About specialised substitute residential care

Last update: 21 September 2022

Specialised substitute residential care is an arrangement between a parent and an organisation for a child to receive care away from their usual home for 3 or more nights in any 7-day period. The care must be for respite or behaviour support, or funded by the National Disability Insurance Scheme. 

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    Types of care

    Specialised substitute residential care includes:

    • stays of 3 or more nights within a 7-day period in a group home, respite, hotel or Airbnb environment (days do not need to be consecutive)
    • short-term accommodation through the National Disability Insurance Scheme
    • overnight stay of 3 or more nights with another family in a 'host family' arrangement
    • longer-term residential care
    • camps of 3 or more nights that focus on respite or behaviour support
    • bail assistance program.

    Specialised substitute residential care can be a one-off arrangement made in an emergency or involve frequent or long-term care. 

    When a child stays in overnight care for 1 or more nights, the organisation or sole trader providing the care must record it on the specialised substitute residential care register. This is because the register is a collaborative tool which calculates the total days the child has been in overnight respite care with any provider, so that children don’t remain in care for long periods without oversight.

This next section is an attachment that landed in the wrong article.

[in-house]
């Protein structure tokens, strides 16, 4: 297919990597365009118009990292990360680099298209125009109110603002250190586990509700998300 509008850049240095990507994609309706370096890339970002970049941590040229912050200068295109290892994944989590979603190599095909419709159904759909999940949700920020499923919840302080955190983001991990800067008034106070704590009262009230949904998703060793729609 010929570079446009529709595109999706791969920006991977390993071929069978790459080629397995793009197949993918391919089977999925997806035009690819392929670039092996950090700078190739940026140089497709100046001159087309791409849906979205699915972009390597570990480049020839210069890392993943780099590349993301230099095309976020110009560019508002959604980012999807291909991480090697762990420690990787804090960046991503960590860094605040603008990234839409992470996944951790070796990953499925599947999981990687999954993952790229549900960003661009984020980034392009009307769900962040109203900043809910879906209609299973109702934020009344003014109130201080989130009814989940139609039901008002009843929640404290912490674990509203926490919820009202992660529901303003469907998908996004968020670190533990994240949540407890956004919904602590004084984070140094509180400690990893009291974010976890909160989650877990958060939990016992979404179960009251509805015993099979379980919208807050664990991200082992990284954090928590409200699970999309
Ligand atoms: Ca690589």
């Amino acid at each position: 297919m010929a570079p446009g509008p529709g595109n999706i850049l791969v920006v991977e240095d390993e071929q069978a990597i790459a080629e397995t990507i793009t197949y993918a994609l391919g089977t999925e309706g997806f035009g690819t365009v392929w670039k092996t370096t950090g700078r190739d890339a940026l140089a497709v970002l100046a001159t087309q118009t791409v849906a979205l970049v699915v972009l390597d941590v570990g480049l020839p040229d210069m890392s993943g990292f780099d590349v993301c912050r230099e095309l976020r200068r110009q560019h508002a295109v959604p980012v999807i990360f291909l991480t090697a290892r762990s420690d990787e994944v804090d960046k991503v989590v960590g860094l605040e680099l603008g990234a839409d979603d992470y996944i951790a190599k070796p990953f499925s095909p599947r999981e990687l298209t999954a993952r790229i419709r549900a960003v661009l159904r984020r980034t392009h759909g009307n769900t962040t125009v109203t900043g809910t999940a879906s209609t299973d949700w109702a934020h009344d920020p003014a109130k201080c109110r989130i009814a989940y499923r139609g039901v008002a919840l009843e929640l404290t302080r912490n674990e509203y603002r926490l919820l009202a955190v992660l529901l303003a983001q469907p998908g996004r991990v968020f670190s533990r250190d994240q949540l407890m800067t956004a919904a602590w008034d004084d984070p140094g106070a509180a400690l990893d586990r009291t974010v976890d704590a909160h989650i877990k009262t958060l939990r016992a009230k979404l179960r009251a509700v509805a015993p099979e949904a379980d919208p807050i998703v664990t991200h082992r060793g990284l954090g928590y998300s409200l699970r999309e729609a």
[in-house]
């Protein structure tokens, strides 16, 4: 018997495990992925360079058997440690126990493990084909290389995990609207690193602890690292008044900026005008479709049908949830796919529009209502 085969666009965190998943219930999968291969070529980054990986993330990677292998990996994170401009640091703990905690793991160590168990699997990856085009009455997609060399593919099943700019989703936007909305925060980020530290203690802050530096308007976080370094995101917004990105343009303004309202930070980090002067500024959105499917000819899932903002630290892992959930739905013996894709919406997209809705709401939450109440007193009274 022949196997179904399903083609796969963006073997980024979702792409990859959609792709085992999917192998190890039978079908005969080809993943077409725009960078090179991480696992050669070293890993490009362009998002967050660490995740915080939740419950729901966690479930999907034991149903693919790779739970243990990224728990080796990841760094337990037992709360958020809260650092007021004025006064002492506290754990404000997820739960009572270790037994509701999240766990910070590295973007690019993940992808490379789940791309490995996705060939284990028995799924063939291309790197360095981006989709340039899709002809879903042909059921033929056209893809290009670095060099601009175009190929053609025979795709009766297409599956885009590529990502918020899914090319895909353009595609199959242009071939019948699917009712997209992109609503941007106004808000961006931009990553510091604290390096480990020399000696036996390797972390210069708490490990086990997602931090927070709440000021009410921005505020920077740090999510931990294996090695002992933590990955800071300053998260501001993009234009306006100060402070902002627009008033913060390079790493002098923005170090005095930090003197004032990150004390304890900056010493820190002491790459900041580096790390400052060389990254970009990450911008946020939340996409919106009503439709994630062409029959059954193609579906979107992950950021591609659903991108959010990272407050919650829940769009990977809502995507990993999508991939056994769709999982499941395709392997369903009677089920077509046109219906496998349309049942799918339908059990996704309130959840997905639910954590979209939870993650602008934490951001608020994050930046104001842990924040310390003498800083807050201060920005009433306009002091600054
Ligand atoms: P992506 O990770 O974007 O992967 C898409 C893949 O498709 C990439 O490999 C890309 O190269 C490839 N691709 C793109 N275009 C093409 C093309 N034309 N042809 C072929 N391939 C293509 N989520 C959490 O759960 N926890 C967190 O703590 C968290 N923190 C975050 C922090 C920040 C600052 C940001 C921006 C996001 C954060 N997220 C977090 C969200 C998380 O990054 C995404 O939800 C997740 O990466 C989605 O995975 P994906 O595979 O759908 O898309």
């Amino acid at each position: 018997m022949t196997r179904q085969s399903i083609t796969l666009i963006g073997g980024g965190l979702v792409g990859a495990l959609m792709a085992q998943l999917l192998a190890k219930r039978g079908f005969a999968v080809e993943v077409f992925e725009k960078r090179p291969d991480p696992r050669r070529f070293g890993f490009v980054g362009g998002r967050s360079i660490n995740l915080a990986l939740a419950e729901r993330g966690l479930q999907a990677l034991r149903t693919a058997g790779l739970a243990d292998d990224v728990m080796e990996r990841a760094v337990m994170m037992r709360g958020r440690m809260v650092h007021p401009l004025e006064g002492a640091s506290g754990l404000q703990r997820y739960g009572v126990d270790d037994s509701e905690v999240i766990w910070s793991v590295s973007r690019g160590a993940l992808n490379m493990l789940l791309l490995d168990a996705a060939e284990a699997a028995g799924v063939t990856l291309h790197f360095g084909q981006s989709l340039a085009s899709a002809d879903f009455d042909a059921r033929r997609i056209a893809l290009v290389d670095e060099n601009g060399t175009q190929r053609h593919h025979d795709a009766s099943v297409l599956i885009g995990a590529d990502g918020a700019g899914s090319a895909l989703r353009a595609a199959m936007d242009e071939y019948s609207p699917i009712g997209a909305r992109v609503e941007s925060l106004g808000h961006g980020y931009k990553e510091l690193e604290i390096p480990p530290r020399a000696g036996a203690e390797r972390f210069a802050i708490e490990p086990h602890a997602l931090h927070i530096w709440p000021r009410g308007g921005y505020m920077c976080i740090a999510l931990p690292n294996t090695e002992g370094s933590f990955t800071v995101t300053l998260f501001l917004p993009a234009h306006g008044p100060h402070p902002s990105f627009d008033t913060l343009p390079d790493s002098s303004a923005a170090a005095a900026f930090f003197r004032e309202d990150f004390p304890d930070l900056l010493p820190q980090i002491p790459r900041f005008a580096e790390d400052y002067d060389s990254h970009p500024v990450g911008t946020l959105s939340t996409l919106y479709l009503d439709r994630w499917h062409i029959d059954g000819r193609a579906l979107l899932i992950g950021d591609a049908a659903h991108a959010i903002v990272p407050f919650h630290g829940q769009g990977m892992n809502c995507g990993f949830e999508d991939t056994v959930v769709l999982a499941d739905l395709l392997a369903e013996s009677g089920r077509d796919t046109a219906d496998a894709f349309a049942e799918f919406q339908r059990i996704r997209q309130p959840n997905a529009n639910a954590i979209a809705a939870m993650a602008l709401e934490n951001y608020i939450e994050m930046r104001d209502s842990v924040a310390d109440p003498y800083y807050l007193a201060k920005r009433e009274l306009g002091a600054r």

Regulation under the Child Safe Scheme

    From 1 September 2022, specialised substitute residential care will be regulated under the Child Safe Scheme.
     
    Organisations providing specialised substitute residential care must also comply with a code of practice. This code of practice will set out mandatory minimum requirements, tailored to the specialised substitute residential care context, that these organisations must comply with to implement the Child Safe Standards.

    The benefits of regulating specialised substitute residential care under the Child Safe Scheme include:

    • streamlined regulatory requirements that reduce regulatory duplication
    • clarified obligations designed to strengthen safeguards for children 
    • strengthened capability for continuous improvement
    • stronger powers to take action to address non-compliance.

    Role of the Office of the Children’s Guardian

    We monitor organisations that provide or supervise specialised substitute residential care under the Children's Guardian Act 2019 and Children’s Guardian Regulation 2022.

    In NSW, organisations that provide specialised substitute residential care must comply with the code of practice set out in the Regulation. 

    Under the code of practice, organisations must complete a self-assessment of their compliance with the Child Safe Standards. ‘Information for providers’ has more information about the code and timeframes for completion of the self-assessment.

    To complete the self-assessment, contact: ssrc@ocg.nsw.gov.au

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